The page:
As we’ve settled into the world of remote work you may have realized how many challenges come with digital communication. No matter how hard we try to emulate face-to-face interaction with video calls and team chat apps, it’s never really the same.
That, however, doesn’t mean your employee experience should suffer.
The reality is that every person in your workforce is likely feeling confused or anxious about something. Part of cultivating a positive employee experience is establishing effective communication systems that keep your people engaged, productive, and happy at work.
The problem with no face-to-face interaction is that messages can be confused or lost when conversations can’t happen organically in the office. This means you may need to over communicate and come up with new tactics for getting information out.
Here are a few things to keep in mind to maintain a positive employee experience when your workforce is dispersed.
Who should employees contact about specific issues?
It may not be clear who employees should reach out to when they come across certain issues. Who do they call if they get locked out of your web conference service? Who do they ask about sick leave and PTO?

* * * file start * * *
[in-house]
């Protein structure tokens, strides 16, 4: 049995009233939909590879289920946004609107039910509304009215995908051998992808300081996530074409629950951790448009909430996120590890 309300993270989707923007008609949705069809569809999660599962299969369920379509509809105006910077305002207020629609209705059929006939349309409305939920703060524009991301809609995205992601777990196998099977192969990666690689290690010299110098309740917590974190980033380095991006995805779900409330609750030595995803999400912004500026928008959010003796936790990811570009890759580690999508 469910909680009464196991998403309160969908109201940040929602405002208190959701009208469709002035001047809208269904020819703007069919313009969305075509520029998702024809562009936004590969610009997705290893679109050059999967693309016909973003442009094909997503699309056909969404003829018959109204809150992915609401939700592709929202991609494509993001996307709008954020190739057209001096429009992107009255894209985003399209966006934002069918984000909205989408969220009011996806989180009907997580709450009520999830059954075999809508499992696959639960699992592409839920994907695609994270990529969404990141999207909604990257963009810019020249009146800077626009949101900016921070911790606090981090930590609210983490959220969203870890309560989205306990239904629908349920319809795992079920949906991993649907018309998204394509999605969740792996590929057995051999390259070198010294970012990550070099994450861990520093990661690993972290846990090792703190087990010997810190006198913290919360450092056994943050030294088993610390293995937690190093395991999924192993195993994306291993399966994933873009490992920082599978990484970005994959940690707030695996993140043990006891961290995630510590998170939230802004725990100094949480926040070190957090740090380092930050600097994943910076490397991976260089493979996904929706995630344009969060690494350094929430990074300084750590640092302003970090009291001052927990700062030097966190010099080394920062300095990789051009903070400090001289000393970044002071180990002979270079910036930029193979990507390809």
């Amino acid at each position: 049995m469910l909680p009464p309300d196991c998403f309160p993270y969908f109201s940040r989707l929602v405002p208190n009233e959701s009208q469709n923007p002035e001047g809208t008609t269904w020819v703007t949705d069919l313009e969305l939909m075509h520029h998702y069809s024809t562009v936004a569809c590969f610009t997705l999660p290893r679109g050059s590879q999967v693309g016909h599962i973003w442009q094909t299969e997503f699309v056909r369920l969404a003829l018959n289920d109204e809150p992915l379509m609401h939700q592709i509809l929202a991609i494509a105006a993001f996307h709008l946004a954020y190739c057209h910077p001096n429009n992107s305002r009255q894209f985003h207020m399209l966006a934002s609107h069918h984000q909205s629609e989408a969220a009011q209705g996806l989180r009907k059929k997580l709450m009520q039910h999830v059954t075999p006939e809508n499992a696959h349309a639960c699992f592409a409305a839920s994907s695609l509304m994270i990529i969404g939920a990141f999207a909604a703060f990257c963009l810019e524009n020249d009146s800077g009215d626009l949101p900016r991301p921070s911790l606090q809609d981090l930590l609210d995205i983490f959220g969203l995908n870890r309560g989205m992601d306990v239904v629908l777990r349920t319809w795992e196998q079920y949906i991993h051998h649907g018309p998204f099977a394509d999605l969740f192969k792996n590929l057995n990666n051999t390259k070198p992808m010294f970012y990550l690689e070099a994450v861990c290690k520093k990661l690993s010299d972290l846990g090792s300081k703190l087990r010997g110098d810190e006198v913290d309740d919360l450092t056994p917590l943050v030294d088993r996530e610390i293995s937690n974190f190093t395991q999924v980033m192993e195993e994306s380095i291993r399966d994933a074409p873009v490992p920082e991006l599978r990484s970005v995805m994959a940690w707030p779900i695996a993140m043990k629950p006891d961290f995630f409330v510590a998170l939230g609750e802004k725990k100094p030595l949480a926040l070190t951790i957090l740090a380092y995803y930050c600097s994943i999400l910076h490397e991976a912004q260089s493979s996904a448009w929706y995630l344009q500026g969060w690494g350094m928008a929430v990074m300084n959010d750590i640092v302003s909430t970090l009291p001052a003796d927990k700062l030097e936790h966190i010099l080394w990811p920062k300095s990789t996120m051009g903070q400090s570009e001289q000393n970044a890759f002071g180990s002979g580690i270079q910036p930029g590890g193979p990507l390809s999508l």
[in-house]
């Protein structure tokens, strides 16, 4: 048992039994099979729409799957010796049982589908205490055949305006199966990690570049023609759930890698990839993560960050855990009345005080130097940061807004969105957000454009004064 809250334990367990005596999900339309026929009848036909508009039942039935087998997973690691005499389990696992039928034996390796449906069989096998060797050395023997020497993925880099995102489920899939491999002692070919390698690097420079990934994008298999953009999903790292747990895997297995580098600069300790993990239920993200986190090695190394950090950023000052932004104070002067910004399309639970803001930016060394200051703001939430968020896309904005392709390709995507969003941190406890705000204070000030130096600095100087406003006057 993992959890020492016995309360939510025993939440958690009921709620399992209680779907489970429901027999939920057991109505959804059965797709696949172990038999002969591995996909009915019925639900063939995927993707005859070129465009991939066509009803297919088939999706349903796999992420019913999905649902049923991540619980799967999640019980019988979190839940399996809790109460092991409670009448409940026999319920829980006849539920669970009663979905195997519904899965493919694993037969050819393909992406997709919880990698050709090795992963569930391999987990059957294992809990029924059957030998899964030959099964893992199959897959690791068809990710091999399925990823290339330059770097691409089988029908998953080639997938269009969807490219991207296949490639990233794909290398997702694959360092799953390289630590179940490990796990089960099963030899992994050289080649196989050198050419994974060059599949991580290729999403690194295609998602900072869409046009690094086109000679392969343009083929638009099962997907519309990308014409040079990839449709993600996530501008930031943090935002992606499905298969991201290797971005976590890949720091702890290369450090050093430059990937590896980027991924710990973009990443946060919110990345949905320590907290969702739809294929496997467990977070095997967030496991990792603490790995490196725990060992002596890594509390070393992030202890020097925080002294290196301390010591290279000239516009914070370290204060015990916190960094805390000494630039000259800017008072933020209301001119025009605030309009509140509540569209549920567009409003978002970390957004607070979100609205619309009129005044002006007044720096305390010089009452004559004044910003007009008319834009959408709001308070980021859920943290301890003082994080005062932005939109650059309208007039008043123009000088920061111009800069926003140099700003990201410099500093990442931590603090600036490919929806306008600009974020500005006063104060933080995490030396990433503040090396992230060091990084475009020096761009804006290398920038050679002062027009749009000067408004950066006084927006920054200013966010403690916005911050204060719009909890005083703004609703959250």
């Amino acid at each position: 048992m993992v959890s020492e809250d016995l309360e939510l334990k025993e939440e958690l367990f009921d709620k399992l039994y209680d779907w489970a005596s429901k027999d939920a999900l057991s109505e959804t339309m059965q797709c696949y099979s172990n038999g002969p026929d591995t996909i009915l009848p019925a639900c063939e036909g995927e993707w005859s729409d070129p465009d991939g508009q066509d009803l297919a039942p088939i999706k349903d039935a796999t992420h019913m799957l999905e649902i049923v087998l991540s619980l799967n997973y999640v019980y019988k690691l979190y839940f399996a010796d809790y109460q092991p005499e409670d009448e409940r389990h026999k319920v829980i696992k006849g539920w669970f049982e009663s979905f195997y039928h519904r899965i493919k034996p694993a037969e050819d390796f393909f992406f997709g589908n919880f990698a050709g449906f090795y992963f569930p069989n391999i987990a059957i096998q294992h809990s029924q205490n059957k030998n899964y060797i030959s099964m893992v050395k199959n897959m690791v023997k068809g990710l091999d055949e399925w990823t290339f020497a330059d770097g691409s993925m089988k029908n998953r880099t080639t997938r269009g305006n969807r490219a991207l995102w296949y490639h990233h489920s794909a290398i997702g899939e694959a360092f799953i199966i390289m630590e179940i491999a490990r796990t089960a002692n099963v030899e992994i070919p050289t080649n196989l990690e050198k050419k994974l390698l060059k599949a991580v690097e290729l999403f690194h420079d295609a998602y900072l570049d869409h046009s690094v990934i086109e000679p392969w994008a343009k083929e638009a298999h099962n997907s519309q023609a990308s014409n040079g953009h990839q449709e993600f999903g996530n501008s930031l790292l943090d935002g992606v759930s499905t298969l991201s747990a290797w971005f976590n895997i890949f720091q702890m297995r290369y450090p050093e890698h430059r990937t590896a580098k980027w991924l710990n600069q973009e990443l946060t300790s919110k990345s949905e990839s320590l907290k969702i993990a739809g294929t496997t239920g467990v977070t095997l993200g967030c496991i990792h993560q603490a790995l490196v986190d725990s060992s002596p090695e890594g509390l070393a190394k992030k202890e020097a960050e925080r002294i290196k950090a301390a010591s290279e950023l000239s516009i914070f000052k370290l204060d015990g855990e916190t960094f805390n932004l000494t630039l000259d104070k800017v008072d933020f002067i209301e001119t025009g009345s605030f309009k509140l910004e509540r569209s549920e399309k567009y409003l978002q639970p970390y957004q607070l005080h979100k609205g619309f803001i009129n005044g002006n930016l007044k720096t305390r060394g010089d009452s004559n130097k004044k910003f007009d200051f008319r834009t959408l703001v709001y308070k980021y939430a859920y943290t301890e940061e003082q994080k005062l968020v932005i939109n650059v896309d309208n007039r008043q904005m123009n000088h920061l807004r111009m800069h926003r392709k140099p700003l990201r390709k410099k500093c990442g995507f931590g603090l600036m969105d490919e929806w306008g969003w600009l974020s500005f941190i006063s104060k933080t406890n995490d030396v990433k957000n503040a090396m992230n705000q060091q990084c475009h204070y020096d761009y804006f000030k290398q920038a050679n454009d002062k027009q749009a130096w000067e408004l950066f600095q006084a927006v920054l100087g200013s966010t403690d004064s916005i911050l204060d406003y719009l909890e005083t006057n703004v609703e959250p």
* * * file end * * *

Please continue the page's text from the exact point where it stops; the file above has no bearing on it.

Designate a point of contact for specific areas of concern to keep communication consistent and not overwhelm everyone on the team. This helps prevent the need to redirect questions over and over and keeps people focused on their priorities.
Send out a list with a point person for specific areas such as:
IT questions or difficulties
If these contacts find they are addressing the same concerns multiple times, consider sending out a general FAQ and advice memo. Alternatively, set up a forum or line of communication for your workforce to share answers to questions that may be of general interest.
HR partners, managers, and admins should be prepared to respond to and communicate with employees
Your Human Resources department should establish guidelines for sick-leave, PTO, and other common concerns. Prepare go-to resources, talking points, and advice for the questions and anxieties many workers may have during this time.
Leadership – are you doing your part?
Many leaders find themselves worrying and wondering whether employees are really doing their work from home. The question is–are you really doing your job as a leader?
Research done by Laura Hambley, organizational psychologist and founder of Work EvOHlution, found that managers with remote team members need to be more organized, intentional, and hard-working to establish trust.
We know you have a lot on your plate with crisis-management, communicating, and supporting the community, but now is not the time to let things fall through the cracks.
“You can’t get away with lazy leadership,” Hambley said. “You must proactively reach out to people regularly to create a sense of teamwork and community.” (1)
To sum it up:
Establish point contacts
Prepare for HR concerns
Provide proactive, accessible, and responsive leadership
Through these challenging times, it can be hard to see the light at the end of the tunnel. Just remember that the hard work you do now to establish better communication strategies may increase employee productivity and engagement in the long-run.